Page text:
Stradivarius now gets a rating of 125. To put that in perspective, the World Thoroughbred Rankings have Yeats at a peak of 122 during a career in which he won an unprecedented four Gold Cups. Fingers crossed that Stradivarius returns to the Royal Meeting in similar form in 2021 when he bids to match that feat.
THIRD TIME LUCKY FOR BATTAASH
Battaash’s convincing success in the King’s Stand was the headline performance from the three Group 1 sprints at the meeting, writes Chris Nash.
Battaash didn’t have anything of Blue Point’s calibre to worry about in this year’s King’s Stand (runner-up to that rival in both 2018 and 2019) and he confirmed his status as the leading 5f horse around at present in winning by two and a quarter lengths.
He pinged out of the stalls, was immediately hard on the bridle and proceeded to make all. Battaash won well and was much the best on the day without having to be at his dazzling best.
I have him running a figure of 120+, which is a little below his career high of 126 achieved in the Nunthorpe last year. That figure is backed up by the race standards and is also supported by the placed horses - Equilateral (112), Liberty Beach (109) and Tis Marvellous (109).
He will almost certainly head to Goodwood next to attempt to win the King George Stakes for the fourth consecutive year. He will have to carry a penalty in that Group 2 contest but the speed favouring track suits him perfectly.
The 6f Commonwealth Cup for three-year-olds was won by Golden Horde, who passed the post one and a half lengths clear of the American-trained Kimari, with a further two and a half lengths back to Ventura Rebel in third. The margins between them at the line would suggest that the winner could be smart and I have rated it a career best for him at 118.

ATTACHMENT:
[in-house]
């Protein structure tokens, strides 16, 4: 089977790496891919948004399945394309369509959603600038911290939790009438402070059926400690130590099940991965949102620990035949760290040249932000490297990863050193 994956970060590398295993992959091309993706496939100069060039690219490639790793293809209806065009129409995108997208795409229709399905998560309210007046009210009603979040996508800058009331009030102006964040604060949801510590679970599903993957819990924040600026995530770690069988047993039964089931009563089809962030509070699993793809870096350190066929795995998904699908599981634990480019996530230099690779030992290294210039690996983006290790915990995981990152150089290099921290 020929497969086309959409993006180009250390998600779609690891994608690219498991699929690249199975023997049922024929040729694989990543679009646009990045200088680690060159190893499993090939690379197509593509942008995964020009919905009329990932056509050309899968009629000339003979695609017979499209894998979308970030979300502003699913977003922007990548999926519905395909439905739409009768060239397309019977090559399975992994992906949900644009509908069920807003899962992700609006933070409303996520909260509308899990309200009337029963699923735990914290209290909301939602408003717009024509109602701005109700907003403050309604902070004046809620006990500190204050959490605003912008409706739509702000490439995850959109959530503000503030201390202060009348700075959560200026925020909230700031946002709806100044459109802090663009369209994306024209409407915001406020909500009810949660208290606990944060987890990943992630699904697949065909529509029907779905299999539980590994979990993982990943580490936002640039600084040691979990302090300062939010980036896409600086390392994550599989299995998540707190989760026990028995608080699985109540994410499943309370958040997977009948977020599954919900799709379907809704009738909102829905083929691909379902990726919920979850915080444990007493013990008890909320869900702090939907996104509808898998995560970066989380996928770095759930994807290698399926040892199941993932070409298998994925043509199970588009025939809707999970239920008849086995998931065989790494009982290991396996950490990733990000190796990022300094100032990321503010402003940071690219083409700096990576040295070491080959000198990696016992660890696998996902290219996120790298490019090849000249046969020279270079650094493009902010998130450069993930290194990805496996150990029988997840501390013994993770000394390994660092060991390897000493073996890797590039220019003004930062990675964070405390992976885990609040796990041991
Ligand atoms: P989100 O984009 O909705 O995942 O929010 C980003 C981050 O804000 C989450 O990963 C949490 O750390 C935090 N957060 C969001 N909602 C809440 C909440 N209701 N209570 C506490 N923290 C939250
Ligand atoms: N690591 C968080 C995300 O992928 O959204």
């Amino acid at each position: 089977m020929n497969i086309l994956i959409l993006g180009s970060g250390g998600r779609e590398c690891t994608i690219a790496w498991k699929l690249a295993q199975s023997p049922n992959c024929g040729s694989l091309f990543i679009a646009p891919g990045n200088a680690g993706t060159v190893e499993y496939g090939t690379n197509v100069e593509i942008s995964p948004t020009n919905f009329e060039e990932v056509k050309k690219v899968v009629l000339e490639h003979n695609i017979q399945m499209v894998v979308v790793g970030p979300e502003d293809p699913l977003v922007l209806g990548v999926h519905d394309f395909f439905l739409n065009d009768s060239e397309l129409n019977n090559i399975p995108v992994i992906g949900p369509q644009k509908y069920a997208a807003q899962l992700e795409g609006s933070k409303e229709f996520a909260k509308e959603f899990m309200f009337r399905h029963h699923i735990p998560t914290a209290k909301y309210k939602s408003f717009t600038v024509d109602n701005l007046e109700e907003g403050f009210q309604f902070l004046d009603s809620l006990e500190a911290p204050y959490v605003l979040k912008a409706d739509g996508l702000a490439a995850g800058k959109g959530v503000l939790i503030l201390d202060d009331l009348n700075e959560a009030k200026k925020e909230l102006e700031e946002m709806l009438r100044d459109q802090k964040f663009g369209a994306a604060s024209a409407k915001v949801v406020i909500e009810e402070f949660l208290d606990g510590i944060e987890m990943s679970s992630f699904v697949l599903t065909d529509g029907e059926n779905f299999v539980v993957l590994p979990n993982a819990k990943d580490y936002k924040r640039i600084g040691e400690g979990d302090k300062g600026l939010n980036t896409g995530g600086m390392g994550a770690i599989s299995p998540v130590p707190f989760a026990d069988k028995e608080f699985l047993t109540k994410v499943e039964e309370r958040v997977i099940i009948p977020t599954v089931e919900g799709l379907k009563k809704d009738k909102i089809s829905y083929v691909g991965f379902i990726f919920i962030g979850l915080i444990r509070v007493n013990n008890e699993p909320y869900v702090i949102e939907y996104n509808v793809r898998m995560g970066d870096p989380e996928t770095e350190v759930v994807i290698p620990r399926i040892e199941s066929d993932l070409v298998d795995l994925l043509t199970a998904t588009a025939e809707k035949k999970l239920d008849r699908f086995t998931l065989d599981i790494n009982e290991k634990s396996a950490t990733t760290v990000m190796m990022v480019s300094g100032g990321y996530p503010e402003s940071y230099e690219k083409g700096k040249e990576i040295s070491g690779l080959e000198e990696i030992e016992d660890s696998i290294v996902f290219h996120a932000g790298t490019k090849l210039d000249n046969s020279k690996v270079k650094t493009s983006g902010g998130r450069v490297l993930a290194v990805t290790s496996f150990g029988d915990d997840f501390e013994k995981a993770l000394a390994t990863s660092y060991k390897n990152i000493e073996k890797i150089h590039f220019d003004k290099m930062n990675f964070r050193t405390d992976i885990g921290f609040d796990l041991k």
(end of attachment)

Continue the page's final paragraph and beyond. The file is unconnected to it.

That has Kimari running to 111, which is also a personal best for her, and Ventura Rebel at 107. The latter has run to that level previously and helps support my assessment of the race, as do historical standards which suggest a figure of 118-119 for the winner.
Golden Horde is lightly raced and showing progressive form, and may well be tasked with taking on the older sprinters in the July Cup next time out.
In that race he may meet several of the protagonists from the Diamond Jubilee Stakes. In a tight finish, Hello Youmzain hung on by a head to beat Dream Of Dreams, with Sceptical just a neck further back in third. The first three arrived at Royal Ascot rated 118, 117 and 116 and would appear to have run to the pound with each other.
Further confirmation of that was provided by the next two home, Khaadem and Speak In Colours, who were rated 114 and 110 respectively and have run very close to those figures as well. Rarely does form work out with such close alignment to the pre-race ratings.
Hello Youmzain won the Sprint Cup at Haydock last year and that will likely be a target again this time around, but connections suggested that he may well take his chance in the July Cup first.